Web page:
SUD training is something that all drivers, not only those who drive for a living, would benefit from. Driver error or reaction is the most common contributory factor to road accidents. Marta began cycling in London last year, motivated in part by her concerns over the climate emergency. Thousands more have taken up cycling during the pandemic as an alternative to public transport.
A specialist in paediatrics and then allergology at the Medical University of Warsaw, Marta came to the UK in October 2016. She joined King’s College Allergology Clinic, specialising in the diagnosis and treatment of children with food allergies, and became a consultant in 2018. Her diverse team at St Thomas’s is part of an NHS that was able to open its doors to all in 1948 thanks to migrant workers. Marta had time for everyone. Her team speak of her deep care and commitment to every patient, and her encyclopedic knowledge of their past tests and wellbeing. She combined, more than anyone I have known, gravitas, grace, humour and lightness.
Marta’s colleague George du Toit said that her ‘legacy will live on’ through her research,
with infants being protected from developing food allergies, and allergic children having access to treatments and safer and more accurate diagnostic tests. When the Covid pandemic struck, Marta altruistically put herself forward as a participant in the Oxford vaccine trials and as a clinician in the Covid wards and vaccine centres.
A requiem mass was held for Marta at St Pancras Old Church on 7 August. The Missa de Angelis was sung. Marta was a devoted member of the church community. She also threw herself into London life, going to the theatre, exhibitions and concerts, especially the music of J.S. Bach. She read widely, most recently on South Asian migration to the UK. She visited her family in Poland regularly. Marta is survived by her parents, her two younger sisters and her younger brother.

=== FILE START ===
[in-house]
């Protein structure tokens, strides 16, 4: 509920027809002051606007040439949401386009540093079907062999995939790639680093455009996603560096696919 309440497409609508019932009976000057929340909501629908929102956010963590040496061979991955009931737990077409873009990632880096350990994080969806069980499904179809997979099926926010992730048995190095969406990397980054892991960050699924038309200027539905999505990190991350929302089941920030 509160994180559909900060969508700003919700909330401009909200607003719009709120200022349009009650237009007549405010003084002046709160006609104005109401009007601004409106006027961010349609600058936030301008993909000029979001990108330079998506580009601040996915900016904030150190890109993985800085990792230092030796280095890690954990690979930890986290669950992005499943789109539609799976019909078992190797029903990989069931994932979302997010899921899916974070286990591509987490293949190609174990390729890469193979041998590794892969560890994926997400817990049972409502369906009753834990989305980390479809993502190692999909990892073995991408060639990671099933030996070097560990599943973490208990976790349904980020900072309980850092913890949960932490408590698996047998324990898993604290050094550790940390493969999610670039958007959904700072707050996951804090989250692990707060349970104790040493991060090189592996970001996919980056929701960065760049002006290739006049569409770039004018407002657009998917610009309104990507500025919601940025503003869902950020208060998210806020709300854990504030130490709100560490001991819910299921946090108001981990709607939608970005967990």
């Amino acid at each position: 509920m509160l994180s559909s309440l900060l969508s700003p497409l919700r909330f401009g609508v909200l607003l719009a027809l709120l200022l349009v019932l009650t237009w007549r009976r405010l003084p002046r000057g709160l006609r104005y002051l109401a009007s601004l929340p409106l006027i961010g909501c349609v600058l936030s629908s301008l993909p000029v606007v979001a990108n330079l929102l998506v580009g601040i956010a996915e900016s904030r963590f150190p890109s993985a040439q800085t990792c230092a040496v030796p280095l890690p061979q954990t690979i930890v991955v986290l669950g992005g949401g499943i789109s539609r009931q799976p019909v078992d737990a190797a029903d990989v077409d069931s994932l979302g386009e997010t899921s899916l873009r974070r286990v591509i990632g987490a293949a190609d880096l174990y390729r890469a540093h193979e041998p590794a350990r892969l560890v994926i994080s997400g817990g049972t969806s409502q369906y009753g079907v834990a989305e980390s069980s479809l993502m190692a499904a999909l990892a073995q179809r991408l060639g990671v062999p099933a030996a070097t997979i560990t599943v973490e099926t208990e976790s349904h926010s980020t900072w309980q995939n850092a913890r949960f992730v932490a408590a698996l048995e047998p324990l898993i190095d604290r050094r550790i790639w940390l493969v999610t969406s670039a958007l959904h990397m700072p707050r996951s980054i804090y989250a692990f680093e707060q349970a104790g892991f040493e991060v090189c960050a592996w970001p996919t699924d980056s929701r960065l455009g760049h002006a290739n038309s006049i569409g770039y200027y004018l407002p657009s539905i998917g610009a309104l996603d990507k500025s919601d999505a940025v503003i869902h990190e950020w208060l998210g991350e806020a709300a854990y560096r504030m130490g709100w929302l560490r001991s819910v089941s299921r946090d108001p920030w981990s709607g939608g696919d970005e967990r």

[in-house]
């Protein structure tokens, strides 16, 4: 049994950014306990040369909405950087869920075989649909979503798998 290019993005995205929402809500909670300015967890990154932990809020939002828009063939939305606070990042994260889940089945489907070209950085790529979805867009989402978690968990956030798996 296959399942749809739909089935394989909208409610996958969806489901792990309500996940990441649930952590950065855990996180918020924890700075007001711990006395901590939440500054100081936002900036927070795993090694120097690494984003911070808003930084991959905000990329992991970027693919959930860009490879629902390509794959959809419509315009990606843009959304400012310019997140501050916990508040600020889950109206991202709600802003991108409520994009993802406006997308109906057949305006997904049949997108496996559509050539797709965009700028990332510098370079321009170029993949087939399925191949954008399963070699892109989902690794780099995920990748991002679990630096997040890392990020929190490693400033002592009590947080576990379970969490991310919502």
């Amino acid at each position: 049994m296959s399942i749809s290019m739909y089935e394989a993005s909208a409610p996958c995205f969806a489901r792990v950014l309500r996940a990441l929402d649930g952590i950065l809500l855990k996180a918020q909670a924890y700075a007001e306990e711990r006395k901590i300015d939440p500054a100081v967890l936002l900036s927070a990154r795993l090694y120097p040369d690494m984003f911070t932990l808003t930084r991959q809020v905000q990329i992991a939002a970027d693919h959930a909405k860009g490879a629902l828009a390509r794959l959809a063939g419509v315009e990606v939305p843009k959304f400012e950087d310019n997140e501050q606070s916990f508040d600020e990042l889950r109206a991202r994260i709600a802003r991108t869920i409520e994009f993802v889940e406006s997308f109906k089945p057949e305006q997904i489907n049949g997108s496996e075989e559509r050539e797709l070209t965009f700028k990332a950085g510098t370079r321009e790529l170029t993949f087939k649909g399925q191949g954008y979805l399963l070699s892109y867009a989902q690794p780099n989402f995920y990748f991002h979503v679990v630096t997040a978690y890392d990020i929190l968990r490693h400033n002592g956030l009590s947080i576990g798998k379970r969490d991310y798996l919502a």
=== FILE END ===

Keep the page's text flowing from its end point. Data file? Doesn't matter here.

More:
Marta told her friend and colleague Latifa Rahman how much she loved cycling in London. The pleasure she took in it has a long history. In 1893, sixteen-year-old Tessie Reynolds raced to London and back from Brighton. In 1895 the trade unionist and social reformer Clementina Black observed: ‘I believe the bicycle is doing more for the independence of women than anything expressly designed to that end.’ Not everyone approved. ‘Women are now graduates in half a dozen professions, and disciples in all,’ the Quarterly Review declared stuffily in 1894. ‘They practise medicine as well as novel-writing; the forceps is familiar to them no less than the bicycle.’
In spring 1896 some two thousand cyclists, mainly women, met at Hyde Park. ‘Many acts of courtesy have I received at difficult crossing from hard-worked men,’ the Countess of Malmesbury wrote in the Badminton Magazine that year. A mass market for bicycles developed, and early in the new century Votes for Women, the weekly paper of the Women’s Social and Political Union, offered them as prizes to whoever sold the most magazines.
The poet Alice Meynell wrote in 1896 of a woman cycling along Oxford Street:
Here she was, trusting not only herself but a multitude of other people; taking her equal risk … [with] a watchful confidence not only in a multitude of men but in a multitude of things … She had learnt to be content with her share – no more – in common security, and to be pleased with her part in common hope.
To move into the shared space of the road is to trust your life to strangers, as you are entrusted with the lives of strangers. Meynell’s cyclist ‘could have had but small preparation’ for all this.
Yet no anxiety was hers, no uneasy distrust and disbelief … She had made herself, as it were, light, so as not to dwell either in security or danger, but to pass between them.
The same year, the Lady Cyclist declared that the bicycle was responsible for ‘a new dawn, a dawn of emancipation’. As well as cycling, Marta swam at the Hampstead Heath ponds, practised yoga, and went hiking across each of the countries of the UK. ‘Enjoy your escape!’ she once wrote to me.
Marta was my daughter’s doctor. She inspired her, aged ten, to keep going with immunotherapy, and shared her love of music with her. Sometimes, when the ward wasn’t too busy, they would go to the third floor of the hospital and play the piano together, and doctors and nurses in their rushed lunch breaks would pause to listen.